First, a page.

“Return your sword to its place, for all who will take up the sword, will die by the sword.” – Mathew, 26:52
Fans of Stephan Lewandowsky have learnt that an awful lot can be ‘explained’ simply by invoking the cognitive bias of your preference. To demonstrate the power of such a strategy, I recently shared with you my Climate Skeptic’s Guide to Cognitive Biases. Although at times tongue-in-cheek, the guide nevertheless had a serious point to make – whichever side of a debate you may choose to take, you can always appeal to cognitive bias to put your opponents in their place. Unfortunately, the fact that my guide included over sixty biases meant that I couldn’t go into too much detail for any single one. So I have decided to return to the subject, but this time to concentrate upon a single bias to further illustrate the point.
The bias I have selected for this purpose is the Backfire Effect, which I have chosen for two main reasons. Firstly, the effect is deemed to be the quintessential vice of the climate sceptic. Secondly, accusations of Backfire Effect appear to be Lewandowsky’s favorite barb, since they form the pretext for his notorious Debunking Handbook. I hope you’ll agree it would be remiss of me to write about this effect without engaging in a bit of Lewandowsky baiting.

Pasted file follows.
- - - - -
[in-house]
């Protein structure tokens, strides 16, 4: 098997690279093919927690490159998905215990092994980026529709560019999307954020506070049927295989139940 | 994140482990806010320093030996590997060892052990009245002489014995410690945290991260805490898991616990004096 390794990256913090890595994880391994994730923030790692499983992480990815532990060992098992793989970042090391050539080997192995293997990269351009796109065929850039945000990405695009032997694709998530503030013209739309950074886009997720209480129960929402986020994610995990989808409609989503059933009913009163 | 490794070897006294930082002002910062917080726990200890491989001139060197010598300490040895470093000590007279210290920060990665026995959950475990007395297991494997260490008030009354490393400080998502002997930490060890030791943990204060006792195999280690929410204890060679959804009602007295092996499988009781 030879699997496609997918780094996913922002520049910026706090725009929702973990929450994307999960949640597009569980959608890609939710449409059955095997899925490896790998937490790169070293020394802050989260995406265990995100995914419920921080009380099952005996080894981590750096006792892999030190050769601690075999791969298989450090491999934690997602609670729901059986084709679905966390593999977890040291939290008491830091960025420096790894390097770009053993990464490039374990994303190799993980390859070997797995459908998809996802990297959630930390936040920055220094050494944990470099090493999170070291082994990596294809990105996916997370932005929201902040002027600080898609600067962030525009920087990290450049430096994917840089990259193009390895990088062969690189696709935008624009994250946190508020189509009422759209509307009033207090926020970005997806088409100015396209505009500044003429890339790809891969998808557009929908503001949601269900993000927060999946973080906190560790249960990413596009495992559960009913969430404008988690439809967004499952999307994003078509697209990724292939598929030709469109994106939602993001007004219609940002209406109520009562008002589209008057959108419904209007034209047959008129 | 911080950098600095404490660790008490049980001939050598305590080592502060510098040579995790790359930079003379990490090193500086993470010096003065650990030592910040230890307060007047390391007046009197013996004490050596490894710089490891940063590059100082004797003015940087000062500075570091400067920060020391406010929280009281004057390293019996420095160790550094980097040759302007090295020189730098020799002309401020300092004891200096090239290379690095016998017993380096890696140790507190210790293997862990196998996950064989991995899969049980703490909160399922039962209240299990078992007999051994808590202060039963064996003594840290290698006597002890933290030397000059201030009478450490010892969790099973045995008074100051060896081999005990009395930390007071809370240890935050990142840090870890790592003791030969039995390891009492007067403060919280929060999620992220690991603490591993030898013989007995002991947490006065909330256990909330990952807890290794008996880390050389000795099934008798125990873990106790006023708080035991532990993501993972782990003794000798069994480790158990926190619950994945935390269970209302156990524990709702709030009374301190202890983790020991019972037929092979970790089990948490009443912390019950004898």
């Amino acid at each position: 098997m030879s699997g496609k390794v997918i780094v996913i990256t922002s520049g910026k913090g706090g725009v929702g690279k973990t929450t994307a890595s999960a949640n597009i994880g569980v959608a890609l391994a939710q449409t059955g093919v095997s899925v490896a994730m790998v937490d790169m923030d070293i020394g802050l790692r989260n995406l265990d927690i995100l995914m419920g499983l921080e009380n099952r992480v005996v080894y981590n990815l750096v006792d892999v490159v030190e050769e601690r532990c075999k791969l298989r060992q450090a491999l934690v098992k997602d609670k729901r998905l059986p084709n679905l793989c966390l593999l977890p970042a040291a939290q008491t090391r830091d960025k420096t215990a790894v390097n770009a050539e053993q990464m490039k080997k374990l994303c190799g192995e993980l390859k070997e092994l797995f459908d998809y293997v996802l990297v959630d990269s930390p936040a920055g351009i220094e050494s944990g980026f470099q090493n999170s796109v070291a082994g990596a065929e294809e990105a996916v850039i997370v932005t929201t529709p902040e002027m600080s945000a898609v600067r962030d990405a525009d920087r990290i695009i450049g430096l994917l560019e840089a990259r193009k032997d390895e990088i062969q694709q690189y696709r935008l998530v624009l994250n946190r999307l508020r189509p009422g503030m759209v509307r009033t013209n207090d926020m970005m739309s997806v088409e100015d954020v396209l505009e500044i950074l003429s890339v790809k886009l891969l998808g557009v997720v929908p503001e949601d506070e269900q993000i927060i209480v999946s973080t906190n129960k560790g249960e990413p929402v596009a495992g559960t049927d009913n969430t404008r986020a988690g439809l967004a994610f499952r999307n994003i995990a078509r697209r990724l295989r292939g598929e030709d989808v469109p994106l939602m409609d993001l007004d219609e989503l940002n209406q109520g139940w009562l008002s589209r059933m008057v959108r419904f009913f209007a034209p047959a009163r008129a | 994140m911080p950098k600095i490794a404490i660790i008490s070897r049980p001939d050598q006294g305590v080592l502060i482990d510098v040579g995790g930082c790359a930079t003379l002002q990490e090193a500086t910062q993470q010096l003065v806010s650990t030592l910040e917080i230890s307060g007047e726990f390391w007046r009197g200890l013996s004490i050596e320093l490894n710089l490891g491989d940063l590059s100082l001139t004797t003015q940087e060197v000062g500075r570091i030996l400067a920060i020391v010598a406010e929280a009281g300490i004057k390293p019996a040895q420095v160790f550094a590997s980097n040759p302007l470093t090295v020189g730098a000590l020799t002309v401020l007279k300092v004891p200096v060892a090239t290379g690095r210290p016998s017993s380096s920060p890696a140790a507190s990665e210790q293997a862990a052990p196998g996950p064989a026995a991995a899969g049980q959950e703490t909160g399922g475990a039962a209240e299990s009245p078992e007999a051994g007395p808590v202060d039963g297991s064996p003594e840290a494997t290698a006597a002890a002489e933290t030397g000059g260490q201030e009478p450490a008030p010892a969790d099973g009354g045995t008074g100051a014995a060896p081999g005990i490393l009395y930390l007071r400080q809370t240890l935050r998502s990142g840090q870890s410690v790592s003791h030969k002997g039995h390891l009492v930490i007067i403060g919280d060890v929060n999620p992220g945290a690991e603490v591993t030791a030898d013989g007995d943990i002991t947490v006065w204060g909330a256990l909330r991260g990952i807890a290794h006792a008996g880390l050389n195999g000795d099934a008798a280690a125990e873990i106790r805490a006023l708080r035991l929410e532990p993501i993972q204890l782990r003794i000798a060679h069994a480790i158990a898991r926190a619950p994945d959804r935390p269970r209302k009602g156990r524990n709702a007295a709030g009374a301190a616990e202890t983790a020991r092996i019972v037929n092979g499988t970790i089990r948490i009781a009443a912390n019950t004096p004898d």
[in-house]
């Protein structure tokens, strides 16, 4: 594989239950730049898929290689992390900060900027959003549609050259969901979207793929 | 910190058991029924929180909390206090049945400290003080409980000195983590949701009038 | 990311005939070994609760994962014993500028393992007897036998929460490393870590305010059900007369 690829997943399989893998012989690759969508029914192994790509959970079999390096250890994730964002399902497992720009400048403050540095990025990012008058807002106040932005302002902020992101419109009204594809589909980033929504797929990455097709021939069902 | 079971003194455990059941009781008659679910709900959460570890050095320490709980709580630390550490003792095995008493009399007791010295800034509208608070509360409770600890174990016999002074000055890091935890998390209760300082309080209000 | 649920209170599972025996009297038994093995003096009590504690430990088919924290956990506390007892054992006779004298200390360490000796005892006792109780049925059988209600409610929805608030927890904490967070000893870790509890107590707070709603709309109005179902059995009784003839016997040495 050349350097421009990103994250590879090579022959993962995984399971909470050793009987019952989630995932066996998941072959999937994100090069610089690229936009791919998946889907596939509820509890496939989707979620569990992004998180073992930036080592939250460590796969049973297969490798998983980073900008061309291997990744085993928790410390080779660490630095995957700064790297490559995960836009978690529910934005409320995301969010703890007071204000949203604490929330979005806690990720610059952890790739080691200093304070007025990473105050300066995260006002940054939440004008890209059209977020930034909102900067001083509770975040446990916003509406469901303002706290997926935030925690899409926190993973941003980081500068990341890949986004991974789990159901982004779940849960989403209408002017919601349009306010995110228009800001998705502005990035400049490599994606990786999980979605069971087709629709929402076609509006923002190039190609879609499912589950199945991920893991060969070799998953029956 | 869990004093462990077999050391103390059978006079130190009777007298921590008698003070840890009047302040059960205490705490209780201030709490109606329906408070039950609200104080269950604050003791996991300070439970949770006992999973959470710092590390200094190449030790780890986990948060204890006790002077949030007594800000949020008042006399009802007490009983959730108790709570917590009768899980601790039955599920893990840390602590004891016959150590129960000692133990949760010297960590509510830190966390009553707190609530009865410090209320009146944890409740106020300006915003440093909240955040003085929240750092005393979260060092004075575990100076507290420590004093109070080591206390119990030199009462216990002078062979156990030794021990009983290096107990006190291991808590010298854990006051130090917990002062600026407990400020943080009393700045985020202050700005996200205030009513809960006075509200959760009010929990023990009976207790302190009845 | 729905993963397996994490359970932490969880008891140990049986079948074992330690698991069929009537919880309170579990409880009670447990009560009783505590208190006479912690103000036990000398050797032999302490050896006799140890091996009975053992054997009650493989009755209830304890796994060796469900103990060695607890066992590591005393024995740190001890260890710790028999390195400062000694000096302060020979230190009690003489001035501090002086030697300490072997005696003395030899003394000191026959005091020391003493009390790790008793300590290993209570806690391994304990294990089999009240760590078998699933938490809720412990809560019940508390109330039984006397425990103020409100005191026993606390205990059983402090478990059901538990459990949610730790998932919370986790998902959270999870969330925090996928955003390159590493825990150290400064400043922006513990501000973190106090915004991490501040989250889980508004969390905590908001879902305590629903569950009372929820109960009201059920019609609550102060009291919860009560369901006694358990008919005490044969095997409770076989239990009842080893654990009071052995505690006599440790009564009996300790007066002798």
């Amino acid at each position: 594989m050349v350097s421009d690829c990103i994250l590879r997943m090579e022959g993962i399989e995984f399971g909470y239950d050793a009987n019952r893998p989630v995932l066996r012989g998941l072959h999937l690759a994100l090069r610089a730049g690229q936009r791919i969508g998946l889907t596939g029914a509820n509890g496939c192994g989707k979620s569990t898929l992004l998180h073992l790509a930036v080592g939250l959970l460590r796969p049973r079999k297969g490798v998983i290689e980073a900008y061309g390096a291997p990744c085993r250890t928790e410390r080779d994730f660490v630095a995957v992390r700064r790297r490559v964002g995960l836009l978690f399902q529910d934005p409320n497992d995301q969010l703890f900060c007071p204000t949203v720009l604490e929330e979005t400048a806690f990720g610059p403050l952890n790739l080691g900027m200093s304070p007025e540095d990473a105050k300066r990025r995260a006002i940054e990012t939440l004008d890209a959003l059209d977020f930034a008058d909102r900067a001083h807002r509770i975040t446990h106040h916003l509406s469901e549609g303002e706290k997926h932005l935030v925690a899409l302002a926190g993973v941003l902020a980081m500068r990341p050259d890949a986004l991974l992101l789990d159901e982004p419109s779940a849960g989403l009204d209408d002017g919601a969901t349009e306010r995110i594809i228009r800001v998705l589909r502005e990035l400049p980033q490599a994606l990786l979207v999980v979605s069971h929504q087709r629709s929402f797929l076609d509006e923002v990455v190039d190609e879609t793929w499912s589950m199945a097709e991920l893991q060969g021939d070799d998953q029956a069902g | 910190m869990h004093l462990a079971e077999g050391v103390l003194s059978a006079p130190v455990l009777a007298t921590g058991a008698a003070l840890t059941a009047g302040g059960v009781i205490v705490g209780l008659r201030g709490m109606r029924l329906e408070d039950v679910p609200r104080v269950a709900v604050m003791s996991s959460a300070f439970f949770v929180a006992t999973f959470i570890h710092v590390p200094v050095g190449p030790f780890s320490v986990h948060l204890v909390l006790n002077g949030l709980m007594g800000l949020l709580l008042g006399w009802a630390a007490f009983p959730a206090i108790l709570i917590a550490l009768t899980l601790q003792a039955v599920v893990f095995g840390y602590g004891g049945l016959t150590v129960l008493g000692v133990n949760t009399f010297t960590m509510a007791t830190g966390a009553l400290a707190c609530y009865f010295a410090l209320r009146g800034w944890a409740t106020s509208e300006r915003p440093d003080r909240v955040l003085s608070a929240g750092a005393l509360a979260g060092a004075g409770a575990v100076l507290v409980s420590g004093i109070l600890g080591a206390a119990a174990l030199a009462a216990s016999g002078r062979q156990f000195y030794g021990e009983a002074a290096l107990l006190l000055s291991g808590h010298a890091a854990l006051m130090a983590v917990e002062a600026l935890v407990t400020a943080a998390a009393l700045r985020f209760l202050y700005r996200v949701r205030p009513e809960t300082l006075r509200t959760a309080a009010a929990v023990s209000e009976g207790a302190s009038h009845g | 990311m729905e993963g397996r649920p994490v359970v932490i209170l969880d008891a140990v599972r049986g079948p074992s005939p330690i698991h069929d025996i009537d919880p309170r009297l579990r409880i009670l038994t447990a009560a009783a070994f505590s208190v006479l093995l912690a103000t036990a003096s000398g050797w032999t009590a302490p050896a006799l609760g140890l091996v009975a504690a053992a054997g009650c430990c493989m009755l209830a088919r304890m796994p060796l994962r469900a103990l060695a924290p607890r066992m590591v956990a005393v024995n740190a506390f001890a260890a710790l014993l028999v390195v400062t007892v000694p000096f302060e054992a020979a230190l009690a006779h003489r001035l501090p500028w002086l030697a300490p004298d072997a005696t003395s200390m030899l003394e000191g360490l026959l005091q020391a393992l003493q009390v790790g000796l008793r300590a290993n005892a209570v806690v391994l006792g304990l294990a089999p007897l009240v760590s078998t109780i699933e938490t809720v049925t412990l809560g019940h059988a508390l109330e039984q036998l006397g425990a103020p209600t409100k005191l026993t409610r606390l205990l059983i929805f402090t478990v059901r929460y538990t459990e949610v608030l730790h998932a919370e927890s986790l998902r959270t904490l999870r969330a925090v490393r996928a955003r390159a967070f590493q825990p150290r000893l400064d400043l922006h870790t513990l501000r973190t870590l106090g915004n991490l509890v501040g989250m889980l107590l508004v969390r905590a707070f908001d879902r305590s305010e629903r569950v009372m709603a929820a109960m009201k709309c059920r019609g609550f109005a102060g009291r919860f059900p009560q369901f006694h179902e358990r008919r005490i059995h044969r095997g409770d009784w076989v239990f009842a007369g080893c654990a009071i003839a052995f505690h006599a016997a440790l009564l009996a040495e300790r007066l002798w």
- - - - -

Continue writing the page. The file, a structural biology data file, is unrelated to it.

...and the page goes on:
The Backfire Effect Redux
The first thing to remind you about the Backfire Effect is that it is easy to summarise: When people are confronted with information that refutes their previously held beliefs, they respond by strengthening the belief rather than relinquishing it. This is a surprising outcome, and so one should expect it to be difficult to explain. However, explaining the effect turns out to be very easy; the challenge is getting any two psychologists to agree upon the explanation. After just the briefest of internet searches I was able to find the following offerings.
People respond to refutation by strengthening their beliefs because they:
- Feel they are being persecuted
- Are inappropriately self-confident due to consensus fallacy